Please find below an interview held with a sister who is on missionabroad in 1999.
Tell us about Taiwan.
The son of Chiang Kai-shek was the first man to propagate Democracy in Taiwan, and when his successor (who was Taiwanese) became the Governor-general, the country started to appreciate the freedom brought about by this new overnment's policies.
The Taiwanese appear to have a good impression of the Japanese even though they were under the occupation of Japan for a period of time. As far as I know, the people here are nice as well as kind. It is disappointing though, that the younger people have become morally corrupt. Actually, I saw the same phenomenon in Japan a little while ago.
Why did you become a missionary?
In 1965 I swore into the service, and then I was sent out on mission. Two of us visited some houses in our neighborhood introducing the (Roman Catholic) church and its books. One day my partner compania, said she wished to go abroad on mission. I said to her that I would like to go, too. Although, I was not as enthusiastic as her about it I told the senior at our regular meeting, "If it is the Lord's will, I would go".
If the senior asked me to go to the Nagasaki branch, I would have said "Yes" and gone there. Without hesitation though, I said I would go to Taiwan. I had absolutely no worries, and approached my assignment with obedience and ease. However, I think, if I were given the same task now, Iwouldn't be able to see it through.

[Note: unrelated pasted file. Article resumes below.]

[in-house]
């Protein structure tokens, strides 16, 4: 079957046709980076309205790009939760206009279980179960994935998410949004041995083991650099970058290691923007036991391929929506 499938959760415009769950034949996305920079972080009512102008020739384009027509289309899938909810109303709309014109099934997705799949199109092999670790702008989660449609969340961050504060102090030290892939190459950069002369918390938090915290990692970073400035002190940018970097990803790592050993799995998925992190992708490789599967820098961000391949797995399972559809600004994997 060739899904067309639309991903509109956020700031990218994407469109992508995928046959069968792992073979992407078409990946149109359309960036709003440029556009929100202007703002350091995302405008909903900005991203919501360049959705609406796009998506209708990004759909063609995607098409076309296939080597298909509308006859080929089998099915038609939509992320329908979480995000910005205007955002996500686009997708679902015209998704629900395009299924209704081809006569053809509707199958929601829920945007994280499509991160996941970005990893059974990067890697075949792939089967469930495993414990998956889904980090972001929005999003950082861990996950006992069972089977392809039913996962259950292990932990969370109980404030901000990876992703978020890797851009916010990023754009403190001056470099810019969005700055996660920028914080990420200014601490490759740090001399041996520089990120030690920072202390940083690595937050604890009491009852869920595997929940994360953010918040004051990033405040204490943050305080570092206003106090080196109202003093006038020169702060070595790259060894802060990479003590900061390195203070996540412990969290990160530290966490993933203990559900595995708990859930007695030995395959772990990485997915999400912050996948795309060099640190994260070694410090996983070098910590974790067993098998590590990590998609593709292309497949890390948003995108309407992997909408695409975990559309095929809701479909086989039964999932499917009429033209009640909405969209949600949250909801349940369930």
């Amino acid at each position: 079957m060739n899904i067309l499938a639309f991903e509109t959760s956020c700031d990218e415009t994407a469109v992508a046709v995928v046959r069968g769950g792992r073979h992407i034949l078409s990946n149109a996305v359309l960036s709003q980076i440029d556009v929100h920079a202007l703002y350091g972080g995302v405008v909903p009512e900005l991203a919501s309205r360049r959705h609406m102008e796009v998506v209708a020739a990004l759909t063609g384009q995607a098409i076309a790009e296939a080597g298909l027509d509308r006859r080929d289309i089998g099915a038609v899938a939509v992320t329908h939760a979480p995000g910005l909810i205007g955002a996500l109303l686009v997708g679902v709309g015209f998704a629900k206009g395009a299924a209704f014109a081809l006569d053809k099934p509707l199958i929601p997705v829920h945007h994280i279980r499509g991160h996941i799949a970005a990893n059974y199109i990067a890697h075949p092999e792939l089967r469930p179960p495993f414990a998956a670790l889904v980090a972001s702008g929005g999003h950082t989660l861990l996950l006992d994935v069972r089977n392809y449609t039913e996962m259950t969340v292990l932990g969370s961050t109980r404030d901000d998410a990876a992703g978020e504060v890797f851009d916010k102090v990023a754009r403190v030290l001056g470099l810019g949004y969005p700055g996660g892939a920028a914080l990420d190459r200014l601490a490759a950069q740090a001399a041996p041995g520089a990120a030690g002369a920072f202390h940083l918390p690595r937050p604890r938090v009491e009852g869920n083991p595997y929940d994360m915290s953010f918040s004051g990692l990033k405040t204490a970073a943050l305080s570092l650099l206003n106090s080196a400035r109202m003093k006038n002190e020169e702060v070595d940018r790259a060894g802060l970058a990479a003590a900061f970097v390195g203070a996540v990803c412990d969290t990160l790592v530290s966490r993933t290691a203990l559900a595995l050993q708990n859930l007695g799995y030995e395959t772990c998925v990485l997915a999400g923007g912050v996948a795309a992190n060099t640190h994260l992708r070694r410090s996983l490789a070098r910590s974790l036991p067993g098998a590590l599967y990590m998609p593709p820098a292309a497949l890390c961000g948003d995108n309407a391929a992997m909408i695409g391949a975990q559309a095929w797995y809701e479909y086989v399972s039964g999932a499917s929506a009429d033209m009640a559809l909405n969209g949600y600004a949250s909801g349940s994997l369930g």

Sr. Uchino (currently, she is in Akasaka, Tokyo) was sent to Taiwan before me. I was sent there after finishing one-month of family mission work in Takamatsu. One sister who swore into the service at the same time as me was sent to Korea. During my mission in Taiwan I have studied the language.
Initially, the Taiwan branch belonged to the Philippine province. There were three Italian sisters, seven to eight Filipino sisters and two Japanese sisters, Sr. Uchino and myself. However, the number often changed as we were continuously traveling back and forth between Taiwan and the Philippines. Later, Sr. Irene conti, a Provincial Mother of Japan, took over the responsibility of Taiwan and Australia and then Sr. Miyata joined us.
Would you tell us about the kind of activities you do now in Taiwan?
We have branches in Taipei, Kaoshun and Taichu. In Taipei, there is a Provincial Mother and we produce tapes, print books and run a bookstore. We also have bookstores in Kaoshun, Librelia, and Taichu. Additionally, we do displays and exhibit on sale at schools and churches. We only have three sisters so we can only do a display/an exhibit on sale once a month at night meetings.
In Taiwan, people are mostly Buddhist, about 3% are Roman Catholic and the rest worship native/common religions. In my opinion, it seems difficult for people here to convert Catholic. Like Japan, the publications we have here are mostly books for Catholic people, and few of them are for mission purpose.
How did you feel about Japan during your last visit?
Well, of course I feel at home, this is my native country, but I also feel I will not be able to catch up with its progress. I guess, it's hard to judge whether progress and change is good or bad.
I hope that I will continue to do my best and to pray.
Translated into English by Chieko Sekine from the original Japanese text written by Sr. Murayama.